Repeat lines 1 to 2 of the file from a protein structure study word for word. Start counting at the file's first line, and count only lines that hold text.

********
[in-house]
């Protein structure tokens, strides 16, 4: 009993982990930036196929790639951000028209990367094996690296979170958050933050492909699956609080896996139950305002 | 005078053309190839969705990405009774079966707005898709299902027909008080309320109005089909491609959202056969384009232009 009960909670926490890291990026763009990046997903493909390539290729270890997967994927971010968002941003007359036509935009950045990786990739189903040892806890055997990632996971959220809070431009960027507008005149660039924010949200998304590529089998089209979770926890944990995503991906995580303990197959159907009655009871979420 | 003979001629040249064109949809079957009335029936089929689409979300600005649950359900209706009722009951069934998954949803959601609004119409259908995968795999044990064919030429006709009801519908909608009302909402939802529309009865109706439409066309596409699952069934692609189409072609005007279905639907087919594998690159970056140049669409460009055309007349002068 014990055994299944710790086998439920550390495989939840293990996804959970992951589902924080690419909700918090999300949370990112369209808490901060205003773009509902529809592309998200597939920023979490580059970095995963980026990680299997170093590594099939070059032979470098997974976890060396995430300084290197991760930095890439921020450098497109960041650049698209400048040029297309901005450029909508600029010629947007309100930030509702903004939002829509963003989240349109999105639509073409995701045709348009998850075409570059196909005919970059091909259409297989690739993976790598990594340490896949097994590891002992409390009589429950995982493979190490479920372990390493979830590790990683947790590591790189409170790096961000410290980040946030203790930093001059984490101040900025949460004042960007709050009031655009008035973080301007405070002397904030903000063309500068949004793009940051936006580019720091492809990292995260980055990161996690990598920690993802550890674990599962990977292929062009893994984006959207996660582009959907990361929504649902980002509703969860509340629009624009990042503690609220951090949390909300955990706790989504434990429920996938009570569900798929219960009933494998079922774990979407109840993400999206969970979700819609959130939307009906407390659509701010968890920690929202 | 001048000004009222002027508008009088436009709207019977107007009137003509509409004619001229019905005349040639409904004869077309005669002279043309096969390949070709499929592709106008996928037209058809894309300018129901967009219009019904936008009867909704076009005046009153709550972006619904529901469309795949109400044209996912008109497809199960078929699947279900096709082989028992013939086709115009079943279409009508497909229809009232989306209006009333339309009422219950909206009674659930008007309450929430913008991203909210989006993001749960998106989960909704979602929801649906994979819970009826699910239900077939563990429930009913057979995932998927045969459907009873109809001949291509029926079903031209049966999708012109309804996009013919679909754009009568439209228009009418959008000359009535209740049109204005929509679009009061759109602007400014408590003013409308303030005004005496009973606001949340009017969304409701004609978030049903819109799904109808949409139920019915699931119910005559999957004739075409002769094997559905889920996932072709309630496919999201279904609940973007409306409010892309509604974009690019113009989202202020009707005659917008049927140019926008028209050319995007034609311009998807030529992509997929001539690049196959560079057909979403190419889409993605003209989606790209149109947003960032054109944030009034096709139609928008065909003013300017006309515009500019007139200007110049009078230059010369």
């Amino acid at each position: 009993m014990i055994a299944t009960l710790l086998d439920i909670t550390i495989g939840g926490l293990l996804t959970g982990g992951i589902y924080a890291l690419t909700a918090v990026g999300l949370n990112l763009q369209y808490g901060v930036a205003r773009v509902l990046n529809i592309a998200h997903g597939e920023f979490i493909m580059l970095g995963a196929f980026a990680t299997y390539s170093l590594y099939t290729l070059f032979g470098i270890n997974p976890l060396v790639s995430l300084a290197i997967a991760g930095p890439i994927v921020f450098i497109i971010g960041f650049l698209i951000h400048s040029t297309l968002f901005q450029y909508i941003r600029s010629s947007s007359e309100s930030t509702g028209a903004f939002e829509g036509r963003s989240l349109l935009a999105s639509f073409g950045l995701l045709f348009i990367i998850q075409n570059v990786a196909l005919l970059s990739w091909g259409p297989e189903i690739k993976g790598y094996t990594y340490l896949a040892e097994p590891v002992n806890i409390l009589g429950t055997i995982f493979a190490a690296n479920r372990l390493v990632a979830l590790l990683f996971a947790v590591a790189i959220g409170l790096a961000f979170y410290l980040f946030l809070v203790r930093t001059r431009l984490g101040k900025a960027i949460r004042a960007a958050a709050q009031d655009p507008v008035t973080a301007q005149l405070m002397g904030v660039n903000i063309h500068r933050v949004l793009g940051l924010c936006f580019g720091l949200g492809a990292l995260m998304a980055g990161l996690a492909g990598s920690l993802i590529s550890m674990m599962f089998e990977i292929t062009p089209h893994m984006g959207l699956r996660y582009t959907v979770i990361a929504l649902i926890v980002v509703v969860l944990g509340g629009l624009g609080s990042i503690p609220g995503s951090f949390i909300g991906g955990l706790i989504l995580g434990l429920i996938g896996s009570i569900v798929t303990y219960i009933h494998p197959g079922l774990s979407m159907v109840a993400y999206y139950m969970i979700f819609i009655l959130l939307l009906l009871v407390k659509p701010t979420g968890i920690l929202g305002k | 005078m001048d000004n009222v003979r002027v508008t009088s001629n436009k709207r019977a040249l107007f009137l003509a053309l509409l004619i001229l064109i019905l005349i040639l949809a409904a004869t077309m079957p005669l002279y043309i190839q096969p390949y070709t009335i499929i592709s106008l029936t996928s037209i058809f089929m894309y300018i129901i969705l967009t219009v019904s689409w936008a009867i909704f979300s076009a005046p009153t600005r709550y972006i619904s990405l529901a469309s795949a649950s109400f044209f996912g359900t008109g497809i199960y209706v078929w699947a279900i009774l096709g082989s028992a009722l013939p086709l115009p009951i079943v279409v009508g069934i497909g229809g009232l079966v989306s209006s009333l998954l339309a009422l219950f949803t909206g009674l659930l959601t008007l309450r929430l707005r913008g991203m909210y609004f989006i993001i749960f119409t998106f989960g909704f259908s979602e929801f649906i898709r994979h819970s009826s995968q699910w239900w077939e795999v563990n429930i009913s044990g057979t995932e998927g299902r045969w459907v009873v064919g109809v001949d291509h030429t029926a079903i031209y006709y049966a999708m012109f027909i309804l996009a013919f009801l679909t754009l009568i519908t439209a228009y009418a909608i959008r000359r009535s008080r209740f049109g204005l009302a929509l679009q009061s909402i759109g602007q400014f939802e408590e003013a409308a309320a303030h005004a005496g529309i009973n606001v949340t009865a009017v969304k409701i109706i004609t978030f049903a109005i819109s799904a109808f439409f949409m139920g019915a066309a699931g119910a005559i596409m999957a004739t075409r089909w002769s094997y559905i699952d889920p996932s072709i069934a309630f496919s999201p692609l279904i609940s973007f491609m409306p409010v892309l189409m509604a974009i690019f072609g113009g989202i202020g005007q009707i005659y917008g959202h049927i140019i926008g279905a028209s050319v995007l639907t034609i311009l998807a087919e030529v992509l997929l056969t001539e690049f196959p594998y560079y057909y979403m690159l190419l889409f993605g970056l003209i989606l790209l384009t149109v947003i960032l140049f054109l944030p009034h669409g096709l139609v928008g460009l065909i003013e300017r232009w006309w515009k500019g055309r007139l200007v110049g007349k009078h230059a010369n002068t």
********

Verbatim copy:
[in-house]
């Protein structure tokens, strides 16, 4: 009993982990930036196929790639951000028209990367094996690296979170958050933050492909699956609080896996139950305002 | 005078053309190839969705990405009774079966707005898709299902027909008080309320109005089909491609959202056969384009232009 009960909670926490890291990026763009990046997903493909390539290729270890997967994927971010968002941003007359036509935009950045990786990739189903040892806890055997990632996971959220809070431009960027507008005149660039924010949200998304590529089998089209979770926890944990995503991906995580303990197959159907009655009871979420 | 003979001629040249064109949809079957009335029936089929689409979300600005649950359900209706009722009951069934998954949803959601609004119409259908995968795999044990064919030429006709009801519908909608009302909402939802529309009865109706439409066309596409699952069934692609189409072609005007279905639907087919594998690159970056140049669409460009055309007349002068 014990055994299944710790086998439920550390495989939840293990996804959970992951589902924080690419909700918090999300949370990112369209808490901060205003773009509902529809592309998200597939920023979490580059970095995963980026990680299997170093590594099939070059032979470098997974976890060396995430300084290197991760930095890439921020450098497109960041650049698209400048040029297309901005450029909508600029010629947007309100930030509702903004939002829509963003989240349109999105639509073409995701045709348009998850075409570059196909005919970059091909259409297989690739993976790598990594340490896949097994590891002992409390009589429950995982493979190490479920372990390493979830590790990683947790590591790189409170790096961000410290980040946030203790930093001059984490101040900025949460004042960007709050009031655009008035973080301007405070002397904030903000063309500068949004793009940051936006580019720091492809990292995260980055990161996690990598920690993802550890674990599962990977292929062009893994984006959207996660582009959907990361929504649902980002509703969860509340629009624009990042503690609220951090949390909300955990706790989504434990429920996938009570569900798929219960009933494998079922774990979407109840993400999206969970979700819609959130939307009906407390659509701010968890920690929202 | 001048000004009222002027508008009088436009709207019977107007009137003509509409004619001229019905005349040639409904004869077309005669002279043309096969390949070709499929592709106008996928037209058809894309300018129901967009219009019904936008009867909704076009005046009153709550972006619904529901469309795949109400044209996912008109497809199960078929699947279900096709082989028992013939086709115009079943279409009508497909229809009232989306209006009333339309009422219950909206009674659930008007309450929430913008991203909210989006993001749960998106989960909704979602929801649906994979819970009826699910239900077939563990429930009913057979995932998927045969459907009873109809001949291509029926079903031209049966999708012109309804996009013919679909754009009568439209228009009418959008000359009535209740049109204005929509679009009061759109602007400014408590003013409308303030005004005496009973606001949340009017969304409701004609978030049903819109799904109808949409139920019915699931119910005559999957004739075409002769094997559905889920996932072709309630496919999201279904609940973007409306409010892309509604974009690019113009989202202020009707005659917008049927140019926008028209050319995007034609311009998807030529992509997929001539690049196959560079057909979403190419889409993605003209989606790209149109947003960032054109944030009034096709139609928008065909003013300017006309515009500019007139200007110049009078230059010369």